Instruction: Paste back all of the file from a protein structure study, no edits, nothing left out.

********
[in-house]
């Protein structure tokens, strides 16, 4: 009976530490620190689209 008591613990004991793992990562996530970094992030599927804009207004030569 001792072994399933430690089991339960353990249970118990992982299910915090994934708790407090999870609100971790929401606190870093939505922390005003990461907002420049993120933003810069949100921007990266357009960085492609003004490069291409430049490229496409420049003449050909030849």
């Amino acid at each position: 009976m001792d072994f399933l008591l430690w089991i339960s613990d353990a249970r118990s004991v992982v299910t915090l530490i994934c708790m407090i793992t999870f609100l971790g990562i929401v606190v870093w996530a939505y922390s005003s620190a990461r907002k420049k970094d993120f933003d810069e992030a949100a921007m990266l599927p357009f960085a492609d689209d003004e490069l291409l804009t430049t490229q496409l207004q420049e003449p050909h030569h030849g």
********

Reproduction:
[in-house]
């Protein structure tokens, strides 16, 4: 009976530490620190689209 008591613990004991793992990562996530970094992030599927804009207004030569 001792072994399933430690089991339960353990249970118990992982299910915090994934708790407090999870609100971790929401606190870093939505922390005003990461907002420049993120933003810069949100921007990266357009960085492609003004490069291409430049490229496409420049003449050909030849």
């Amino acid at each position: 009976m001792d072994f399933l008591l430690w089991i339960s613990d353990a249970r118990s004991v992982v299910t915090l530490i994934c708790m407090i793992t999870f609100l971790g990562i929401v606190v870093w996530a939505y922390s005003s620190a990461r907002k420049k970094d993120f933003d810069e992030a949100a921007m990266l599927p357009f960085a492609d689209d003004e490069l291409l804009t430049t490229q496409l207004q420049e003449p050909h030569h030849g």